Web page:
working age males. According to one person who has assisted RTG

 

police with Korean translation, the refugees often spend months

 

in China, working illegally to raise the funds to continue their

 

trek to Thailand. Because of their illegal status in any of the

 

countries they transit, they often endure exploitation and

 

extortion by employers, travel brokers, and local law

 

enforcement officials. Help does exist, however, in the form of

 

Christian missionaries and churches, which assist some refugees

 

to move through China and aid them once they arrive in Thailand.

 

 

 

5. (C) After reaching Yunnan province in southern China,

 

refugees and their handlers attempt to blend in with the growing

 

flow of river trade moving downstream to Southeast Asia. After a

 

brief stop in Burma or Laos to plot their entry, refugees cross

 

into Thailand in groups of 6-10 people. Handlers accompany the

 

refugees into Burma or Laos and coordinate their crossing of the

 

Mekong, with some reports estimating that several hundred North

 

Koreans are waiting in Muang Mom district in Laos to cross into

 

Thailand. Chiang Rai officials expressed frustration that their

 

counterparts in Laos and Burma were unwilling to coordinate to

 

better patrol the Mekong for undocumented foreigners. Since

 

North Koreans are trying to reach Thailand anyway, officials in

 

Laos and Burma apparently prefer that the refugees make their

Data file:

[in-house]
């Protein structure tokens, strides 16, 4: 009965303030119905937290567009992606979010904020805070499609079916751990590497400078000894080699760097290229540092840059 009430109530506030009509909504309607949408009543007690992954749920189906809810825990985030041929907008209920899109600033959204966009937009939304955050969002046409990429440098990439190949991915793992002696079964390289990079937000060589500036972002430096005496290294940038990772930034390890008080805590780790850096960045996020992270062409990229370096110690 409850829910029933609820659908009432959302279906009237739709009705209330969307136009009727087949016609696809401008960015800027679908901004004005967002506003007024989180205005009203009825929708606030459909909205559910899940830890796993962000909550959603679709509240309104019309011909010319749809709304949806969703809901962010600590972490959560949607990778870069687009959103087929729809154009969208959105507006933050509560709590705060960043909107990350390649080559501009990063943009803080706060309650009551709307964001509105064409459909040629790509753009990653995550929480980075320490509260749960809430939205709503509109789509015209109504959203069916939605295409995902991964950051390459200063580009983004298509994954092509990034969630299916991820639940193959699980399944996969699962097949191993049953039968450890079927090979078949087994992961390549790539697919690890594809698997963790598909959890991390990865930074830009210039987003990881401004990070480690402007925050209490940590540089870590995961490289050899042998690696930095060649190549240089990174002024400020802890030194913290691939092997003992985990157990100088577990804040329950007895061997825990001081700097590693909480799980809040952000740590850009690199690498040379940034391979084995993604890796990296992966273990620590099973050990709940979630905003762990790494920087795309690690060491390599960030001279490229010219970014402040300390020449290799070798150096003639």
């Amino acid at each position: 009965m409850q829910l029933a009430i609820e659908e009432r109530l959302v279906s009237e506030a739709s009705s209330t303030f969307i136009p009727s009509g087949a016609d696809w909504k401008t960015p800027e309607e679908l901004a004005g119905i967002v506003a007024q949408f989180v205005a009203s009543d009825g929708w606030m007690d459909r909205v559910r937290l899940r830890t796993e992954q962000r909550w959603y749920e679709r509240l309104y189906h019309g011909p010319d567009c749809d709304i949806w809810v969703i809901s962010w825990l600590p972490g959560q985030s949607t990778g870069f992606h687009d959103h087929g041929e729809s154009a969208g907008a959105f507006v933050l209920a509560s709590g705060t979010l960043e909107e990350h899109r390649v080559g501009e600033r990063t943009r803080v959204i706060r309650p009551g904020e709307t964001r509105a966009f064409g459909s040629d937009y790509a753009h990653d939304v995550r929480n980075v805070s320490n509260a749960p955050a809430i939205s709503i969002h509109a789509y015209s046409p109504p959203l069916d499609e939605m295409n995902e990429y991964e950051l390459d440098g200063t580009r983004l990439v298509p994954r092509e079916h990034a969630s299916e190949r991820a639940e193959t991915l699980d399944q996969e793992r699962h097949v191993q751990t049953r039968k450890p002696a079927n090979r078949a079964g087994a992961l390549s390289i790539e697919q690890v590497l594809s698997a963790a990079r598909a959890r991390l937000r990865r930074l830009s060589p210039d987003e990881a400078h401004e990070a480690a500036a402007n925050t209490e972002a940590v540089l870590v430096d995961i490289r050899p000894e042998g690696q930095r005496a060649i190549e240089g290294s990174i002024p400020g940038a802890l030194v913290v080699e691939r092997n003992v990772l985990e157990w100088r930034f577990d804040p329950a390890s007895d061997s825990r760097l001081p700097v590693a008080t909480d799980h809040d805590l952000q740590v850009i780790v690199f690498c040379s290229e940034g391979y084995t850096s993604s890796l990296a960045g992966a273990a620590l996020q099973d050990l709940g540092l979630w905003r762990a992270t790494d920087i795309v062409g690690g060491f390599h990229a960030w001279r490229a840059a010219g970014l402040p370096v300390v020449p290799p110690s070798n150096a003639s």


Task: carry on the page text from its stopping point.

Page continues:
way unhindered as quickly as possible through their countries.

 

 

 

6. (C) Most refugees attempt to cross the Mekong at three

 

points in Chiang Rai province – near the towns of Chiang Saen

 

and Chiang Khong opposite Laos, and Mae Sai opposite Burma.

 

These three river ports, located in Thailand\’s tip of the remote

 

Golden Triangle border area, are the most convenient and safest

 

places to cross. Police say refugees arrive well-dressed with

 

two changes of clothes and around 300-400 yuan (about USD 40-50)

 

 

 

CHIANG MAI 00000079 002.2 OF 004

 

 

 

on hand. Once on land, most are quickly spotted by law

 

enforcement and brought to the local jail. There an initial

 

assessment is made and within two days they are sent to Chiang

 

Rai for prosecution (normally a 1,000-baht fine, about USD 25,

 

or five more days in jail). Following that, refugees move to an

 

immigration detention center in Mae Sai for up to a month before

 

being transported to Bangkok, where the RTG, the UN High

 

Commissioner for Refugees (UNHCR), and South Korean Embassy

 

resolve their cases.

 

 

 

A Modern Day Underground Railroad

 

——————————————— –

 

 

 

7. (C) The May 6 arrest of AmCit Phillip Martin, a

 

26-year-old college student living in Chiang Rai initially

 

charged with helping six North Koreans cross the border

 

illegally at Chiang Saen, drew attention to the role Christian

 

missionaries play in the operation of the Underground

 

Railroad-style network of refugee movement. Although Martin

 

first came to Thailand as a missionary six years ago, a

 

subsequent investigation of his case has led post to conclude

 

that he was probably not part of an operation to smuggle

 

refugees into the country, and that he likely, as he said,

 

picked up the refugees on a road near the river thinking they

 

were Japanese tourists who had missed the last bus back into

 

town. Police told PolOff they have reached the same conclusion

 

and hope to bring the formal charges to an end shortly. However,

 

investigations by post and local police into this case and

 

others reveal hints of a complex network of organizations

 

throughout Asia working to help refugees escape North Korea,

 

transit China, and reach UN or Republic of Korea Government

 

(ROKG) offices in SE Asian capitals.

 

 

 

8. (C) A Chiang Rai police report given to PolOff lists some

 

organizations in Thailand that police suspect to be behind the